Oscar History

The Film Experience™ was created by Nathaniel R. Gemini, Cinephile, Actressexual. All material herein is written and copyrighted by Nathaniel or a member of our team as noted.

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William Holden in Picnic

"I find Holden has a more earthy sex appeal in his early roles, you could kick your shoes off and put them on his lap and he wouldn't flinch." - Mark

"My mother's favorite actor. His dance with Kim Novak is an unforgettable movie moment." -Jaragon

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William Holden in "Picnic"

Our mini William Holden Centennial celebration continues with Eric Blume...

Picnic, the 1955 film version of William Inge’s Pulitzer Prize-winning play, came two years after William Holden won his Best Actor Oscar for Stalag 17 and one year after his dashing role in Sabrina.  Holden was at the height of his stardom when this film released, and he’s smartly front and center through most of the picture...

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Ashley Judd, Pulp Queen

Wishing Ashley Judd a happy 50th birthday this week. Here's Chris Feil.

Ashley Judd deserves some credit that’s mostly only afforded to television actresses: she’s a pulp queen. It’s like a horror movie scream queen, except for midrange crime thrillers that your dad loves. But when the movie gods dealt her a standard genre exercise she could elevate it to something incredibly watchable, like a femme fatale without all the trappings of a leacherous male gaze.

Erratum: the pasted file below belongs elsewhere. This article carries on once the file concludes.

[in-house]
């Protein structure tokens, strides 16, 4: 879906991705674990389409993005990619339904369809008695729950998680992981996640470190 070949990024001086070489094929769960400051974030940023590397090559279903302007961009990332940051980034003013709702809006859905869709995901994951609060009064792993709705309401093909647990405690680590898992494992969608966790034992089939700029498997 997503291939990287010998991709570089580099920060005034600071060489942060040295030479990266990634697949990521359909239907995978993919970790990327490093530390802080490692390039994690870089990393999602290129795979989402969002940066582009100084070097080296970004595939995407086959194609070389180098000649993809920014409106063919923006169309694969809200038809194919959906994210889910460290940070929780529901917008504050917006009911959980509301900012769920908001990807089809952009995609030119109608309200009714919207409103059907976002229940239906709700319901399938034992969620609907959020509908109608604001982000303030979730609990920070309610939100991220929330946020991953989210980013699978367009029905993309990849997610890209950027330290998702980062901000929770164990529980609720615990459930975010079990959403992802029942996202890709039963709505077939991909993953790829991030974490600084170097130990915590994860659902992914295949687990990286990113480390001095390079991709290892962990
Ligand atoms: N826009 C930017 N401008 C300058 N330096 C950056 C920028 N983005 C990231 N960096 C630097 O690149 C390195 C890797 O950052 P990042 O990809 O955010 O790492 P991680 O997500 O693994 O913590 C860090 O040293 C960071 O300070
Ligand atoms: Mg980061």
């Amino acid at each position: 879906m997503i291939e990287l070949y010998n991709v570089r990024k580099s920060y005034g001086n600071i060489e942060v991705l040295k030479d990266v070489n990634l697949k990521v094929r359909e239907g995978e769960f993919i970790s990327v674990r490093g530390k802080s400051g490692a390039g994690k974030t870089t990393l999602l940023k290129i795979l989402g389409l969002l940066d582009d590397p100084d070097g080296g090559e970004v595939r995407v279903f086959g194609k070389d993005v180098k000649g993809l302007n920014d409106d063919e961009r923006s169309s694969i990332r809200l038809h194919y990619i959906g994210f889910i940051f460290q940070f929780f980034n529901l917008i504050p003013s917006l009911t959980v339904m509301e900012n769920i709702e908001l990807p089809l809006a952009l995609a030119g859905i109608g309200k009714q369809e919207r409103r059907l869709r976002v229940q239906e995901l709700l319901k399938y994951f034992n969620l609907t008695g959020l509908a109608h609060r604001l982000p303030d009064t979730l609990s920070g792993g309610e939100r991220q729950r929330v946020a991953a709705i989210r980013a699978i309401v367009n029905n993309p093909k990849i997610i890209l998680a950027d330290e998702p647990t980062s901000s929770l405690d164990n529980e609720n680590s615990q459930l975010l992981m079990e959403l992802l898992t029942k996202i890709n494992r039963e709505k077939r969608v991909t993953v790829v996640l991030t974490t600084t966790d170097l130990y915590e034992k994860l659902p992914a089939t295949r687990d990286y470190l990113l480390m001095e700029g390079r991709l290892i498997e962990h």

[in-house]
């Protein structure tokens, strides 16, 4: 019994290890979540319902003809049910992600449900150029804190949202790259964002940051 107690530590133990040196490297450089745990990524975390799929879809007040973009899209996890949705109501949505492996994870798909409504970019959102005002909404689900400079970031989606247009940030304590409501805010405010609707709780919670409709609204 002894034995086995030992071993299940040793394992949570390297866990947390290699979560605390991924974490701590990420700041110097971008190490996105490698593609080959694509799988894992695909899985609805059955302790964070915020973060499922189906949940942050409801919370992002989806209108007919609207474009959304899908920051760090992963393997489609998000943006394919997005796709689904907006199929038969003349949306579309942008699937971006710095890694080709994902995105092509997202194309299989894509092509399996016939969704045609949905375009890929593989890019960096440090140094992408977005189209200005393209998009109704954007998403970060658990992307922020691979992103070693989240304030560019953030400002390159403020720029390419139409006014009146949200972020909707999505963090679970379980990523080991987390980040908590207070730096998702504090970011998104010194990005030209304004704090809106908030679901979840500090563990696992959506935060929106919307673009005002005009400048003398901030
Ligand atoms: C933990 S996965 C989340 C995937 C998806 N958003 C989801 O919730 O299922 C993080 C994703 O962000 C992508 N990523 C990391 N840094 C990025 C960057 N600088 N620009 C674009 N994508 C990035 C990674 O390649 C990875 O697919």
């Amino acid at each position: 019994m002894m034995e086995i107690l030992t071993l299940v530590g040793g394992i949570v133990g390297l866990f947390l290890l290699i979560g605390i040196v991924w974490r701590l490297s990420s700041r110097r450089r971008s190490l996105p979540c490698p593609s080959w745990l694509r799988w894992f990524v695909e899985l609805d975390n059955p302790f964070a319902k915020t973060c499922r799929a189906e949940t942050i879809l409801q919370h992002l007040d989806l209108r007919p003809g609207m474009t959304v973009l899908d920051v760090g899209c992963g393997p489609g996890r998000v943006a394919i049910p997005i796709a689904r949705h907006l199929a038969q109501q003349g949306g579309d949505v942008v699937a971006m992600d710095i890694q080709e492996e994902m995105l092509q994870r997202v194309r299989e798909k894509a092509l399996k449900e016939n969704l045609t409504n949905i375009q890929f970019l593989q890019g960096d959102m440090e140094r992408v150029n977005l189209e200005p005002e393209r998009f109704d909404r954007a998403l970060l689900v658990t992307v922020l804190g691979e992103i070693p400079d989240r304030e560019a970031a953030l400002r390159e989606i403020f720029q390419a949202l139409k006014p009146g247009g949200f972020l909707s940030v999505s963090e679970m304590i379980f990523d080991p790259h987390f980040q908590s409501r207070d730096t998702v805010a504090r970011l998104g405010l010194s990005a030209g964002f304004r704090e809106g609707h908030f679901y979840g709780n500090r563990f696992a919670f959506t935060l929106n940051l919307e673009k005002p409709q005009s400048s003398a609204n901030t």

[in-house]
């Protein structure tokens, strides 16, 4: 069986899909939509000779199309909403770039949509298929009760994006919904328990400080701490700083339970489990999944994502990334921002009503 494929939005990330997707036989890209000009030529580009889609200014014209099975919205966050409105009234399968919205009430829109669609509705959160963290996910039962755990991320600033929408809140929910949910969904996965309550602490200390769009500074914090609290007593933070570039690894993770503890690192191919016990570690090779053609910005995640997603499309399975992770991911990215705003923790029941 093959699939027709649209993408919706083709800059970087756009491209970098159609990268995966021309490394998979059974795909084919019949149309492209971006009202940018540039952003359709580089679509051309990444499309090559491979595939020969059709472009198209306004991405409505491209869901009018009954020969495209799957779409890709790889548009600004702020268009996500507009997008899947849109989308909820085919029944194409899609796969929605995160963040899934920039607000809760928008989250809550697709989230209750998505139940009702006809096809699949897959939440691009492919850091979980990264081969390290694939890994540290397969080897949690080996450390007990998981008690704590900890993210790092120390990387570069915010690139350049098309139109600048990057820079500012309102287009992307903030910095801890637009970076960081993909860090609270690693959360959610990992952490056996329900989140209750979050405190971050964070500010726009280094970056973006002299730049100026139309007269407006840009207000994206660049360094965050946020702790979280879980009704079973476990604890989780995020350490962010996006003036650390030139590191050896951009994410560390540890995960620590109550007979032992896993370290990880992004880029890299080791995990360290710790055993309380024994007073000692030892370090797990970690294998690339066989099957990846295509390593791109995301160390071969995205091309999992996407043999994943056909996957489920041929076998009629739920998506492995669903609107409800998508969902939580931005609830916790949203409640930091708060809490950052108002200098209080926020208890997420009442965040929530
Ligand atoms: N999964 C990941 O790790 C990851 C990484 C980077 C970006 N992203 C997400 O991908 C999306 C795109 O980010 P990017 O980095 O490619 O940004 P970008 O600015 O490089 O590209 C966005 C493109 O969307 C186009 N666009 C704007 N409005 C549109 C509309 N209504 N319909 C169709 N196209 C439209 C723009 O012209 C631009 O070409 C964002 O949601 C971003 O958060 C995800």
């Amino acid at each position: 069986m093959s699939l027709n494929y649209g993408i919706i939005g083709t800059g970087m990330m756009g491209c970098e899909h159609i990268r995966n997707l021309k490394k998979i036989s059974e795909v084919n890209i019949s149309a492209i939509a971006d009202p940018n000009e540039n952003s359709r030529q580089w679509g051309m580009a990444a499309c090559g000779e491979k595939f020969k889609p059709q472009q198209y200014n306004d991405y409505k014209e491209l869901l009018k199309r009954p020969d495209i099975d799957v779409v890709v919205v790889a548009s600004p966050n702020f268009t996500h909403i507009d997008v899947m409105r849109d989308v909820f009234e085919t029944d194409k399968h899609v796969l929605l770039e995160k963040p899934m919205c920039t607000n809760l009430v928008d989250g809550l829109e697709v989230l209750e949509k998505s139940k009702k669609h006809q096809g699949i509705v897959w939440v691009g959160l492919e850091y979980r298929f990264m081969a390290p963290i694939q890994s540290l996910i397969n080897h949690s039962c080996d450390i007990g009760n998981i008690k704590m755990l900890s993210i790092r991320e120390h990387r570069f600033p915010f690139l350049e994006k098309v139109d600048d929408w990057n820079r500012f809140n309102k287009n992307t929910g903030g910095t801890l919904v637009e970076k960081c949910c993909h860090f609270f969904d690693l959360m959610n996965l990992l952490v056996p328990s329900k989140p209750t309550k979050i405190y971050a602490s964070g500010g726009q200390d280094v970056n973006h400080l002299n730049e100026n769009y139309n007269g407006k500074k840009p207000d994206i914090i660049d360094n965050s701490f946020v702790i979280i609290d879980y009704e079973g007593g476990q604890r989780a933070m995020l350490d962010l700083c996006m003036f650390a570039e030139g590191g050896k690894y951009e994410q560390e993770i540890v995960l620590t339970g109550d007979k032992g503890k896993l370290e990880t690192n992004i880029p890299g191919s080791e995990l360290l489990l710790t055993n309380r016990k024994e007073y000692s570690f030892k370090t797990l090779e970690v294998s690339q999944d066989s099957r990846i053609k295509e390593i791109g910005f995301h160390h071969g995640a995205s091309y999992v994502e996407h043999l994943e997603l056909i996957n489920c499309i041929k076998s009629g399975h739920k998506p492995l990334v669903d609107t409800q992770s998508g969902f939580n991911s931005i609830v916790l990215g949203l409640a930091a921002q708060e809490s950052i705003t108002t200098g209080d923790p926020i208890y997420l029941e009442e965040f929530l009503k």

Judd would eventually riff on the dingiest of pulp for her greatest performance in Bug, but mainstream audiences are more likely to remember her for her cinematic entanglements with the courtroom, espionage, and serial killers...

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50th Anniversary: Planet of the Apes (1968)

by Eric Blume

Half a century ago two ultimate sci-fi classics were released. We've just revisted 2001 but what of the other hit? 20th Century Fox released the original Planet of the Apes directed by Franklin J. Schaffner and starring Charlton Heston at essentially the same time.  Revisiting the original film after decades of sequels and reboots provides some fascinating reveals... 

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Soundtracking: "2001: A Space Odyssey"

Stanley Kubrick's space saga is 50 this week! Here's Chris on its iconic music...

bwaamm bwaaammm bwaamMMM...

It’s as memorable a music cue as any in film history. Out of darkness, Stanley Kubrick opens his abract space opus 2001: A Space Odyssey to the stirrings of Richard Strauss’s Also sprach Zarathustra (the “Sunrise” movement specifically) with the sonic weight of impending creation. Or is it destruction?

Strauss’s composition carries throughout the final, creating an a link that ties its ambitious, fractured narrative together. By repeating the track, Kubrick shows how innovation, exploration, and even violence come from the same lifeforce, like a spiritual Big Bang. The music is a key to understand how the film explores human instincts against the nature of the universe: can they be both at odds while also being the same? The sheer force of the sound, the kind of music you feel deeper than your bones, is its own impenetrable force. For a movie that creates iconography out of a literal monolith, its biggest monolith might be its omnipresent orchestral sound.

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Remember "Miss Pettigrew"?

by Nathaniel R

Remember Miss Pettigrew Lives For a Day? It opened 10 years ago on this very day starring newly crowned (again) Best Actress Frances McDormand and Amy Adams. All I remember about it actually is Shirley Henderson's high pitched voice and Amy Adams flouncing around before breaking my heart by singing a duet with the scrumptious Lee Pace...

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